Stay, and breath awhile. / Thou haſt redeem'd thy loſt opinion / And ſhew'd thou makeſt ſome tender of my life / In this faire reſcue thou haſt brought to mee.
  2. The inner flight muscle (pectoralis minor) of poultry.
Adverb

tender

  1. tenderly
    Love me tender, love me sweet
    Never let me go
Verb

tender (tenders, present participle tendering; past and past participle tendered)

  1. (now rare) To make tender or delicate; to weaken.
    • 1624, Democritus Junior [pseudonym; Robert Burton], The Anatomy of Melancholy: […], 2nd edition, Oxford, Oxfordshire: Printed by John Lichfield and James Short, for Henry Cripps, OCLC 54573970 ↗:
      , vol.I, New York, 2001, p.233:
      To such as are wealthy, live plenteously, at ease, […] these viands are to be forborne, if they be inclined to, or suspect melancholy, as they tender their healths […].
    • circa 1947 Putnam Fadeless Dyes [flyer packaged with granulated dye]:
      Putnam Fadeless Dyes will not injure any material. Boiling water does tender some materials. […] Also, silk fibers are very tender when wet and care should be take not to boil them too vigorously.
  2. (archaic) To feel tenderly towards; to regard fondly or with consideration.
    • 1594, Christopher Marlowe, Edward II (play), London: William Jones,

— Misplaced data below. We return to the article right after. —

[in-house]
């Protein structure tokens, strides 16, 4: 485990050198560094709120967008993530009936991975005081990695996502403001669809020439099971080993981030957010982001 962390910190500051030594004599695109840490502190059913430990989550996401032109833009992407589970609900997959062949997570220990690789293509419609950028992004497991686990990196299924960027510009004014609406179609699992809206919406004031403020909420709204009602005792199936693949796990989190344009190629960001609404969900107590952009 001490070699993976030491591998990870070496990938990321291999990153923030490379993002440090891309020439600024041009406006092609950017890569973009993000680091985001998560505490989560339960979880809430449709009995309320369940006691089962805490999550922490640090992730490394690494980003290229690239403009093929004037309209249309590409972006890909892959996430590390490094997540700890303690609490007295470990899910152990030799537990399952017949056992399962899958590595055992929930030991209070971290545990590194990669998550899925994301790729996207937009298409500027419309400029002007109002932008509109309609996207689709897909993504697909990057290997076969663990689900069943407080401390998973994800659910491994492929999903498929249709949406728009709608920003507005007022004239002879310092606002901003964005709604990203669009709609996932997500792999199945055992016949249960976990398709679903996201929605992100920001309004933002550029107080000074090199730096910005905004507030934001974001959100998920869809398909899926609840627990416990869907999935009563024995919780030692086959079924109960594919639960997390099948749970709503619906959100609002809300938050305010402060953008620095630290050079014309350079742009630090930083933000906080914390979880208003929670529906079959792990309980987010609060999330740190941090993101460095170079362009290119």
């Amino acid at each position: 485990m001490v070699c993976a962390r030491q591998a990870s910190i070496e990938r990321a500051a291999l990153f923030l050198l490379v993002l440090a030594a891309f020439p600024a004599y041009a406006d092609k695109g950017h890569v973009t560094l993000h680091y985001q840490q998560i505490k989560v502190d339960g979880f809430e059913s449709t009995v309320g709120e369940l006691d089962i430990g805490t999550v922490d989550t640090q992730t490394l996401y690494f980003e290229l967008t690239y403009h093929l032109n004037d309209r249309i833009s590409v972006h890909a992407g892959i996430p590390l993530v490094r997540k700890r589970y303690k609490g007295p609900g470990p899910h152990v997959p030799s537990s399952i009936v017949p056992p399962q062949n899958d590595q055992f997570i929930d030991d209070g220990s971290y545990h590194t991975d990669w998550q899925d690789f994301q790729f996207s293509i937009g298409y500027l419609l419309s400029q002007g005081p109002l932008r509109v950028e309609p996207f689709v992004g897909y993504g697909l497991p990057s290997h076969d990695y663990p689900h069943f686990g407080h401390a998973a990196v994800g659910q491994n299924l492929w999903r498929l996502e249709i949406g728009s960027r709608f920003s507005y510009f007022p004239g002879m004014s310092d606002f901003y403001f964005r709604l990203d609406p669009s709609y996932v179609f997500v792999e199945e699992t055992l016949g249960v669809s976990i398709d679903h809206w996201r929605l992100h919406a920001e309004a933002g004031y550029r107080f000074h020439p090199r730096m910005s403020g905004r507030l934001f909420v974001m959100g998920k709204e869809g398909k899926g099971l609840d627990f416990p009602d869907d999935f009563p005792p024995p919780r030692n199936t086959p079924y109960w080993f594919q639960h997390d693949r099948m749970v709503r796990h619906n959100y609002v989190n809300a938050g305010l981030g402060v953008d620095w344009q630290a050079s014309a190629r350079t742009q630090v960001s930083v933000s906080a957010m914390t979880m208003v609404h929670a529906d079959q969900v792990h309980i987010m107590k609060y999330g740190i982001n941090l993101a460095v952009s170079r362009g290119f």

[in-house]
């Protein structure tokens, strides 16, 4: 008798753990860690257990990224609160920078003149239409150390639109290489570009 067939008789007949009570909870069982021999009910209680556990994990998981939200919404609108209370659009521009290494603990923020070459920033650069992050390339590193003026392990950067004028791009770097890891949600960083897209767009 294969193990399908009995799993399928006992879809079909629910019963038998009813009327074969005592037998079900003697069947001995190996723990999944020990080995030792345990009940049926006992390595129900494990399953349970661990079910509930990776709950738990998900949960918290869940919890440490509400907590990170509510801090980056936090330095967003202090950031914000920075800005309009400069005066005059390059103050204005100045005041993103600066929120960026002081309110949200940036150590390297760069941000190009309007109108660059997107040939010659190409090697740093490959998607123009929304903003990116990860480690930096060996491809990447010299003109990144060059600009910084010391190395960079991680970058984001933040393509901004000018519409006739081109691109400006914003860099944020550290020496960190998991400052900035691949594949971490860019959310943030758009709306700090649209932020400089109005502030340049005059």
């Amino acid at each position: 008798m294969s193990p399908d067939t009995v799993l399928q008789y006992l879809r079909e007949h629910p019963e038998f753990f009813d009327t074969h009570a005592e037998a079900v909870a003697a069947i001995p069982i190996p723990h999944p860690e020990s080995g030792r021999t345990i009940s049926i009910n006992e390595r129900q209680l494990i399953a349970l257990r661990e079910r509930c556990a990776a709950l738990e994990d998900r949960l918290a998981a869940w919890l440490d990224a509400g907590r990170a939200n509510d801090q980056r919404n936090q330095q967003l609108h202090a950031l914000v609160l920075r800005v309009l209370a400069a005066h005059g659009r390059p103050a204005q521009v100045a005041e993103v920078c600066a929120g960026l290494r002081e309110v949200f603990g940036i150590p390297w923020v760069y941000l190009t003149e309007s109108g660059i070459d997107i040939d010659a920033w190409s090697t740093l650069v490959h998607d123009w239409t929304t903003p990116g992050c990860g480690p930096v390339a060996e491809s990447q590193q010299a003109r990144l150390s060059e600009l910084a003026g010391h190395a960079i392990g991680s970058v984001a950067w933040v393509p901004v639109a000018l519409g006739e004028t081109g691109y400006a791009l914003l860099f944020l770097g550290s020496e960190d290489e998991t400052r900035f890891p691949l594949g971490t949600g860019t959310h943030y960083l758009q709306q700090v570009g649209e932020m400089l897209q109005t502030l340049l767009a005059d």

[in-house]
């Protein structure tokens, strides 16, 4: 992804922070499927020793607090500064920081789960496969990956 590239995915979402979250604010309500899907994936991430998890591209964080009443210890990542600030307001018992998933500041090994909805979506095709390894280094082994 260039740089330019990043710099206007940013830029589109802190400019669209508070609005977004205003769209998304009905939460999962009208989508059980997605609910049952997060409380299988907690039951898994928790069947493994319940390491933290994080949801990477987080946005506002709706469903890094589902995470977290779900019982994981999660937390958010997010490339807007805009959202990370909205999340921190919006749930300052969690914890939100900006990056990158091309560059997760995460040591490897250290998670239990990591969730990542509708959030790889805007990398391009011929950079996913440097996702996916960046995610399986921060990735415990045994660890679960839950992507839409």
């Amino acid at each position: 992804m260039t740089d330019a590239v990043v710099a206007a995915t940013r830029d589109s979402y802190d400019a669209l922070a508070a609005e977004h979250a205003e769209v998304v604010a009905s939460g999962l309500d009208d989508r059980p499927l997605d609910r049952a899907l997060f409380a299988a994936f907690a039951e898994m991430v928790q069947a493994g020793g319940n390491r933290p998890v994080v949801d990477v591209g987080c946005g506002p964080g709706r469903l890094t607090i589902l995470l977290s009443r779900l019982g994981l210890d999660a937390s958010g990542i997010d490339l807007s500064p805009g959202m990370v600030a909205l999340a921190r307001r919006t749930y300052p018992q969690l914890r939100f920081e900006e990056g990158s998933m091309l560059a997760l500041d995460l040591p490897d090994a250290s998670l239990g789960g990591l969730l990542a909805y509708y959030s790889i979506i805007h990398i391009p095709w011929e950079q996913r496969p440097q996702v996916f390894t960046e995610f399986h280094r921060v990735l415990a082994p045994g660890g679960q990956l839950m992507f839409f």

The angrie king hath banished me the court:
      And therefore as thou louest and tendrest me,
      Be thou my aduocate vnto these peeres.
    • 1595 December 9 (first known performance)​, William Shakespeare, “The life and death of King Richard the Second”, in Mr. William Shakespeares Comedies, Histories, & Tragedies: Published According to the True Originall Copies (First Folio), London: Printed by Isaac Iaggard, and Ed[ward] Blount, published 1623, OCLC 606515358 ↗, [Act I, scene 1], page 23 ↗, column 1:
      Firſt, heauen be the record to my ſpeech,
      In the deuotion of a ſubiects loue,
      Tendering the precious ſafetie of my Prince,
      And free from other misbegotten hate,
      Come I appealant to rhis [sic] Princely preſence.
    • c. 1597, William Shakespeare, Romeo and Juliet, Act III, Scene 1 (First Folio edition):
      And ſo good Capulet, which name I tender
      As dearely as my owne, be ſatisfied.
Noun

tender (plural tenders)

  1. (obsolete) Someone who tends or waits on someone.
  2. (rail transport) A railroad car towed behind a steam engine to carry fuel and water.
    • 1938, Xavier Herbert, Capricornia, New York: D. Appleton-Century, 1943, Chapter XII, p. 201,
      Half the coal was out of the tender, half the fire out of the box, half the trucks were off the track, so violent was the stopping.
  3. (nautical) A naval ship that functions as a mobile base for other ships.
    submarine tender
    destroyer tender
  4. (nautical) A smaller boat used for transportation between a large ship and the shore.
Synonyms Translations
  • Italian: tender
  • Portuguese: tênder
  • Russian: те́ндер
  • Spanish: vagón nodriza, ténder
Translations
  • Russian: плавучий
Translations Verb